The $100 8BitDo Wireless Mechanical Keyboard is a tribute to the Commodore 64

Commodore 64 introduced a generation of future computer experts to personal computing. The 8-bit system was first released in 1982 and was discontinued in 1994. During that time, it left its mark as one of the first and most influential personal computers, and many still remember the computer fondly.

Zoom in / Commodore 64.

Gaming peripheral maker 8BitDo wants to make that nostalgia accessible to people and this week announced… Retro Mechanical Keyboard – C64 Version. 8BitDo is careful not to use the name “Commodore” directly. But with marketing photos showing vintage Commodore gear in the background, press materials saying the keyboard is “classically inspired,” and some design cues, it's clear that the keyboard is a tribute to the PC keyboards of the 1980s.

8BitDo starts out in the beige color you only see on new peripherals these days if the hardware is trying to look old. The rainbow bar runs horizontally and north of the row of functions, as on a Commodore computer. There's a power button with a light coming out of the keyboard case, ready to light up when it receives the signal.

Like the Commodore 64, the C64 keyboard has limited keys, bypassing the number pad. The column of F keys on the right side of the old computer was abandoned in favor of the current standard navigation keys. Naturally, the ports have been updated as well. The 8BitDo wireless mechanical keyboard can connect to a detachable USB-C to USB-A power cable via a 2.4GHz wireless USB-A dongle or Bluetooth 5.0. 8BitDo claims that the keyboard's 2,000 mAh battery can withstand 200 hours of use before needing to be charged.

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The new keyboard also reduces the bulkiness of the real old keyboard. It measures 6.7 inches long and weighs 2.31 pounds. Commodore 64s were About 8 inches Tall and weighs over 4 pounds.

The flippy keyboard should help 8BitDo better appeal to its core audience of gamers. The keyboard also comes with a separate pair of large buttons and a joystick for arcade-themed games. The Super Joystick and Buttons, as 8BitDo calls them, are programmable, including macros, without downloading the 8BitDo software.

The keyboard comes with a joystick and oversized buttons, just like <a href== الخاص بـ 8BitDo"https://arstechnica.com/gadgets/2023/07/nes-nostalgia-at-your-fingertips-100-mechanical-keyboard-honors-80s-console/">NES-inspired keyboard</a>.” src=”https://cdn.arstechnica.net/wp-content/uploads/2024/03/5-Super-Stick-and-Super-Buttons-640×427.jpg” width=”640″ height=”427 ” srcset=”https://cdn.arstechnica.net/wp-content/uploads/2024/03/5-Super-Stick-and-Super-Buttons-1280×854.jpg 2x”/><figcaption class=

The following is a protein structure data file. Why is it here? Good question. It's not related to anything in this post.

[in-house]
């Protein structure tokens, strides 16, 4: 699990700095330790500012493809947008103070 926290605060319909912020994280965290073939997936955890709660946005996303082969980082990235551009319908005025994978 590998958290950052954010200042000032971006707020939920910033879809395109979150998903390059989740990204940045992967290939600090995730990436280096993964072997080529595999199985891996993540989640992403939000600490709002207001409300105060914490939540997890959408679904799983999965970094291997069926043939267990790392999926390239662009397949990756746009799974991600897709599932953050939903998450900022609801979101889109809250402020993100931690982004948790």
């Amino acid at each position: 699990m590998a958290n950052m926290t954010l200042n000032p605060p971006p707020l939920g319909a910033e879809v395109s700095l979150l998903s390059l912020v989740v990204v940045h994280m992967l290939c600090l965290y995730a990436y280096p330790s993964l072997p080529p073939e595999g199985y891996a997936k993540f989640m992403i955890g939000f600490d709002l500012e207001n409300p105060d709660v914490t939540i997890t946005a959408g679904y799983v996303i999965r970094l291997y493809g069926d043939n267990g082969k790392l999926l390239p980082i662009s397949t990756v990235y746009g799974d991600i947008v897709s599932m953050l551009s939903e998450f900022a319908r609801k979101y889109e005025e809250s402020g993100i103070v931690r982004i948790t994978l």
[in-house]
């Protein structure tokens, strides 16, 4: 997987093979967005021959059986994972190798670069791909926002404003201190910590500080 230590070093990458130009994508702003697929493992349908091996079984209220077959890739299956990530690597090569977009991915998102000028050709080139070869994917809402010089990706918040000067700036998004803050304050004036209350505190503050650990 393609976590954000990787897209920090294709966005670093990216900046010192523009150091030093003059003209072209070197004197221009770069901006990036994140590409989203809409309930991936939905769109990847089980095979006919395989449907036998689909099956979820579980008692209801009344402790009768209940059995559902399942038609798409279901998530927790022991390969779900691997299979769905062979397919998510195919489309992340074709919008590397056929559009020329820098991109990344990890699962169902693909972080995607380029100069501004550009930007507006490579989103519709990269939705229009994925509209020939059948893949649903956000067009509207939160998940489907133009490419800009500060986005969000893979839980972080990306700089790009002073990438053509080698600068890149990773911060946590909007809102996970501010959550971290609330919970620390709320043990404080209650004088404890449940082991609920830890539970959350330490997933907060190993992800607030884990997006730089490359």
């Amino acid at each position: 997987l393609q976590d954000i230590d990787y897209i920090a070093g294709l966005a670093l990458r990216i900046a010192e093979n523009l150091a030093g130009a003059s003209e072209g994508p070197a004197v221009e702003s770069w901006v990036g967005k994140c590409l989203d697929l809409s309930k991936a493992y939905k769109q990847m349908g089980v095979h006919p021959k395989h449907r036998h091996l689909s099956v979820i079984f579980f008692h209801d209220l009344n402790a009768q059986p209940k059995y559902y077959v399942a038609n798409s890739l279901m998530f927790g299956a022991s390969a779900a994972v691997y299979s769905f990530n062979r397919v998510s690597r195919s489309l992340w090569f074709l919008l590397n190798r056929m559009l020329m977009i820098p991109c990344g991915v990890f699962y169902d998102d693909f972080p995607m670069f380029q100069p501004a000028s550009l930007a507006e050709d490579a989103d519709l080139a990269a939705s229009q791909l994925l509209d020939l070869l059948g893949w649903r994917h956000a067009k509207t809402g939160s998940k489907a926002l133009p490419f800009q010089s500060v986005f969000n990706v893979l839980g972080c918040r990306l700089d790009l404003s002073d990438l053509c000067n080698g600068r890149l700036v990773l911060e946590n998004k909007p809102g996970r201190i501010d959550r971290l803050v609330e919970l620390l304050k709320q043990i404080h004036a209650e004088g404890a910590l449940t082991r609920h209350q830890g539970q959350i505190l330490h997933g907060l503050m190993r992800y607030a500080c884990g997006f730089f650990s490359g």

Zoom in / The keyboard comes with a joystick and oversized buttons, just like 8BitDo's NES-inspired keyboard.

8bitdo

C64 does not support Apple devices; It only supports Windows 10 and Android 9.0 and above. the Programming To reprogram the keyboard and set up different profiles (which you can toggle using the heart button near the top edge of the keyboard) Apple operating systems are not officially supported.

SA keycaps

If you really want to feel like you're writing in the '80s, it's not just about muted shades of beige; It's about how your fingers feel. While there are some design changes that might make the keyboard look more authentic, it's clear that thought has gone into making this 2024 keyboard look like it came out over 30 years ago.

To start, the C64's keycaps are made of ABS plastic with double legends. Some premium mechanical keyboards these days opt for PBT technology, as these keycaps typically provide better grip and resist fingerprint smudging better. But if we're trying to be as accurate to the original C64 as possible, dual ABS is the way to go.

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The keycaps on the Commodore 64 were also noticeably spherical and contoured. The 8BitDo design uses SA-profile keycaps, which are some of the longest keycaps widely available. some Hardcore enthusiasts I could tell difference Between the SA keycaps and the original Commodore 64 keycaps, but this is still a solid choice from 8BitDo, (plus the original Commodore 64 keycaps won't fit modern mechanical switches without some modification).

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